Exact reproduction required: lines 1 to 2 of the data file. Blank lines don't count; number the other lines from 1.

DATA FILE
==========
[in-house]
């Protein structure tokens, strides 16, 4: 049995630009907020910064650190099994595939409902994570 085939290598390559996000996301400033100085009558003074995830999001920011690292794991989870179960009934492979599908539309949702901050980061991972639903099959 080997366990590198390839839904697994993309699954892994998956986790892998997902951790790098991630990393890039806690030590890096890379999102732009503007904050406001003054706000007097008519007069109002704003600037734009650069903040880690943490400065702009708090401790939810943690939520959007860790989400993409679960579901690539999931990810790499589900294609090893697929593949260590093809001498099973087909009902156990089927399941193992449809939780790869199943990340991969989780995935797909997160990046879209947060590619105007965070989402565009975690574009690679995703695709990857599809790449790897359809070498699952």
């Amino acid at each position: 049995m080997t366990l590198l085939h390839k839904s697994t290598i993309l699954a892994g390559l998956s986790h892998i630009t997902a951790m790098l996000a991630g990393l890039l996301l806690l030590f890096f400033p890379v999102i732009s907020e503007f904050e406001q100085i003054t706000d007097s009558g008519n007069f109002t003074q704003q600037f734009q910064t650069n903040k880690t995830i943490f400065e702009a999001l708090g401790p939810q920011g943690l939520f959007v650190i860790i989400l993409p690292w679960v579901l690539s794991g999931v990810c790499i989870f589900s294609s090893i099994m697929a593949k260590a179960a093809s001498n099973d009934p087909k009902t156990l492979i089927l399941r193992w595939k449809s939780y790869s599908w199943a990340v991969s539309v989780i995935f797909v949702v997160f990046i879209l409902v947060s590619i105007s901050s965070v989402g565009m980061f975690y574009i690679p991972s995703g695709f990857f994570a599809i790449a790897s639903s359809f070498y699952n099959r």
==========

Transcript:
[in-house]
């Protein structure tokens, strides 16, 4: 049995630009907020910064650190099994595939409902994570 085939290598390559996000996301400033100085009558003074995830999001920011690292794991989870179960009934492979599908539309949702901050980061991972639903099959 080997366990590198390839839904697994993309699954892994998956986790892998997902951790790098991630990393890039806690030590890096890379999102732009503007904050406001003054706000007097008519007069109002704003600037734009650069903040880690943490400065702009708090401790939810943690939520959007860790989400993409679960579901690539999931990810790499589900294609090893697929593949260590093809001498099973087909009902156990089927399941193992449809939780790869199943990340991969989780995935797909997160990046879209947060590619105007965070989402565009975690574009690679995703695709990857599809790449790897359809070498699952």